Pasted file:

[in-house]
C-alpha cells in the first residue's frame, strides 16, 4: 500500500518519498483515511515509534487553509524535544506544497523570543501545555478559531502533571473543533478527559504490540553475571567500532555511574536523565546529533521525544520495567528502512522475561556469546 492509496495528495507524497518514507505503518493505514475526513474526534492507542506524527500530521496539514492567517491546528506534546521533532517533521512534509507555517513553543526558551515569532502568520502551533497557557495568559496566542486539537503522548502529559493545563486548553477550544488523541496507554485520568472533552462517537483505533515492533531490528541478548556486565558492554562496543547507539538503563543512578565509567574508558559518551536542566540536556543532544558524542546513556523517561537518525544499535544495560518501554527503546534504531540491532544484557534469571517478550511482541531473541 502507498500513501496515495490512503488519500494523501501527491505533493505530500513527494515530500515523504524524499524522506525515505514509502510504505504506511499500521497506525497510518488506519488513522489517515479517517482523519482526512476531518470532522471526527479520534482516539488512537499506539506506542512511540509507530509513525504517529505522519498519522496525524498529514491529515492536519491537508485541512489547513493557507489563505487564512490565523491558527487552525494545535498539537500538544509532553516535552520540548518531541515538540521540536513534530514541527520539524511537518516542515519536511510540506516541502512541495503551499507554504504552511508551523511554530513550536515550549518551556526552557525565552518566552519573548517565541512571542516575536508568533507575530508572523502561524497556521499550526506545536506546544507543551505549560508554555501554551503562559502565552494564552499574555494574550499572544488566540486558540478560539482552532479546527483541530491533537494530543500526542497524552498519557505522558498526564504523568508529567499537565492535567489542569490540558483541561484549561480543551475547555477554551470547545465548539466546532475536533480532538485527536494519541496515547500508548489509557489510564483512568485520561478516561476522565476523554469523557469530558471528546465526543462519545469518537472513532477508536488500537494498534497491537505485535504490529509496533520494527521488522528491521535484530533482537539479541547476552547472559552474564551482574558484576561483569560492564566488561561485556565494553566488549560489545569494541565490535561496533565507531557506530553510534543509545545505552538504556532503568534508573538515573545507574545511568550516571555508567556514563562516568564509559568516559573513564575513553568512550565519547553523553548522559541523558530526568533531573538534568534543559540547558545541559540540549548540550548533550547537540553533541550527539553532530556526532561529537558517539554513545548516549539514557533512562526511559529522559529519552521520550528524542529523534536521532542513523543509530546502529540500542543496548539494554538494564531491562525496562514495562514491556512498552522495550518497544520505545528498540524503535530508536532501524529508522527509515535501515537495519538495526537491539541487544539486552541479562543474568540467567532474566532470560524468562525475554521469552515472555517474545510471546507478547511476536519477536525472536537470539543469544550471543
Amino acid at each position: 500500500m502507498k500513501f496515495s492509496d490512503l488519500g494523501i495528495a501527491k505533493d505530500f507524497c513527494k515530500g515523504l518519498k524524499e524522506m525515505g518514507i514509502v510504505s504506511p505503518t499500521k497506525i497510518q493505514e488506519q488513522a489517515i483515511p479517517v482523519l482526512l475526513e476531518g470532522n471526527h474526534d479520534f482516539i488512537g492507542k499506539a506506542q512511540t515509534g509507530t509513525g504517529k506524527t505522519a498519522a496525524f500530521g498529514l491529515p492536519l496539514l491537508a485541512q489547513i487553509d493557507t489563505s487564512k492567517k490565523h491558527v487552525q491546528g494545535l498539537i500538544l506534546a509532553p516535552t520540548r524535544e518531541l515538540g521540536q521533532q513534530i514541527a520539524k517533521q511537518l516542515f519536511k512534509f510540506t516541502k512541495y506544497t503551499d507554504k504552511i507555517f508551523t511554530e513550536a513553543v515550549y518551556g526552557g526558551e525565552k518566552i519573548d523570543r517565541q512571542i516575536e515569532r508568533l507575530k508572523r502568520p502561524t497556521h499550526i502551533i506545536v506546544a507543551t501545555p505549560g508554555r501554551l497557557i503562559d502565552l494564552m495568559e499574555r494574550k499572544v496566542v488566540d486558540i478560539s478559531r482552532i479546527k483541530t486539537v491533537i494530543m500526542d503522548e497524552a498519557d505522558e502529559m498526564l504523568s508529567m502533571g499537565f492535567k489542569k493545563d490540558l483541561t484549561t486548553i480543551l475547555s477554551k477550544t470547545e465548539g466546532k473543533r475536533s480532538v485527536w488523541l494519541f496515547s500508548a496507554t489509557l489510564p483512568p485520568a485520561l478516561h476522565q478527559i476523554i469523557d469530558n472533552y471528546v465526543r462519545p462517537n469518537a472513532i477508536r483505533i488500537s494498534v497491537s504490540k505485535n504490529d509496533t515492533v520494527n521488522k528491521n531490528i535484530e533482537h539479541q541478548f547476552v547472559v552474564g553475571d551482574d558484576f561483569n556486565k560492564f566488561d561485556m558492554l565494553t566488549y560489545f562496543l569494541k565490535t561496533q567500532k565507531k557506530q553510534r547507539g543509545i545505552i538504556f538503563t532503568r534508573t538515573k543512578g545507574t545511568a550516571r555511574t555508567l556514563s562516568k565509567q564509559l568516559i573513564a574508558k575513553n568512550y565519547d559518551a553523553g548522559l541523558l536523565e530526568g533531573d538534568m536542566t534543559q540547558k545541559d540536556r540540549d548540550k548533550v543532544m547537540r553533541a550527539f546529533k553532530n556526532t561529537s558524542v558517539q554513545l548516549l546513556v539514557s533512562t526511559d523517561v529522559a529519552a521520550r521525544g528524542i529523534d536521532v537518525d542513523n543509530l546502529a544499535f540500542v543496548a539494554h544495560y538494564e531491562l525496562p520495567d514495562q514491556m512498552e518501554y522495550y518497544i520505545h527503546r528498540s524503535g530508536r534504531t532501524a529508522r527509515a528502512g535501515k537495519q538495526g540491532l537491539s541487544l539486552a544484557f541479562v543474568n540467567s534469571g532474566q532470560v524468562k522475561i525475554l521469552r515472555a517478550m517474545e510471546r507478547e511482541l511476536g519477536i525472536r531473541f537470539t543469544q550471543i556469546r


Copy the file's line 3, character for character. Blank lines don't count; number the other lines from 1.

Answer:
Amino acid at each position: 500500500m502507498k500513501f496515495s492509496d490512503l488519500g494523501i495528495a501527491k505533493d505530500f507524497c513527494k515530500g515523504l518519498k524524499e524522506m525515505g518514507i514509502v510504505s504506511p505503518t499500521k497506525i497510518q493505514e488506519q488513522a489517515i483515511p479517517v482523519l482526512l475526513e476531518g470532522n471526527h474526534d479520534f482516539i488512537g492507542k499506539a506506542q512511540t515509534g509507530t509513525g504517529k506524527t505522519a498519522a496525524f500530521g498529514l491529515p492536519l496539514l491537508a485541512q489547513i487553509d493557507t489563505s487564512k492567517k490565523h491558527v487552525q491546528g494545535l498539537i500538544l506534546a509532553p516535552t520540548r524535544e518531541l515538540g521540536q521533532q513534530i514541527a520539524k517533521q511537518l516542515f519536511k512534509f510540506t516541502k512541495y506544497t503551499d507554504k504552511i507555517f508551523t511554530e513550536a513553543v515550549y518551556g526552557g526558551e525565552k518566552i519573548d523570543r517565541q512571542i516575536e515569532r508568533l507575530k508572523r502568520p502561524t497556521h499550526i502551533i506545536v506546544a507543551t501545555p505549560g508554555r501554551l497557557i503562559d502565552l494564552m495568559e499574555r494574550k499572544v496566542v488566540d486558540i478560539s478559531r482552532i479546527k483541530t486539537v491533537i494530543m500526542d503522548e497524552a498519557d505522558e502529559m498526564l504523568s508529567m502533571g499537565f492535567k489542569k493545563d490540558l483541561t484549561t486548553i480543551l475547555s477554551k477550544t470547545e465548539g466546532k473543533r475536533s480532538v485527536w488523541l494519541f496515547s500508548a496507554t489509557l489510564p483512568p485520568a485520561l478516561h476522565q478527559i476523554i469523557d469530558n472533552y471528546v465526543r462519545p462517537n469518537a472513532i477508536r483505533i488500537s494498534v497491537s504490540k505485535n504490529d509496533t515492533v520494527n521488522k528491521n531490528i535484530e533482537h539479541q541478548f547476552v547472559v552474564g553475571d551482574d558484576f561483569n556486565k560492564f566488561d561485556m558492554l565494553t566488549y560489545f562496543l569494541k565490535t561496533q567500532k565507531k557506530q553510534r547507539g543509545i545505552i538504556f538503563t532503568r534508573t538515573k543512578g545507574t545511568a550516571r555511574t555508567l556514563s562516568k565509567q564509559l568516559i573513564a574508558k575513553n568512550y565519547d559518551a553523553g548522559l541523558l536523565e530526568g533531573d538534568m536542566t534543559q540547558k545541559d540536556r540540549d548540550k548533550v543532544m547537540r553533541a550527539f546529533k553532530n556526532t561529537s558524542v558517539q554513545l548516549l546513556v539514557s533512562t526511559d523517561v529522559a529519552a521520550r521525544g528524542i529523534d536521532v537518525d542513523n543509530l546502529a544499535f540500542v543496548a539494554h544495560y538494564e531491562l525496562p520495567d514495562q514491556m512498552e518501554y522495550y518497544i520505545h527503546r528498540s524503535g530508536r534504531t532501524a529508522r527509515a528502512g535501515k537495519q538495526g540491532l537491539s541487544l539486552a544484557f541479562v543474568n540467567s534469571g532474566q532470560v524468562k522475561i525475554l521469552r515472555a517478550m517474545e510471546r507478547e511482541l511476536g519477536i525472536r531473541f537470539t543469544q550471543i556469546r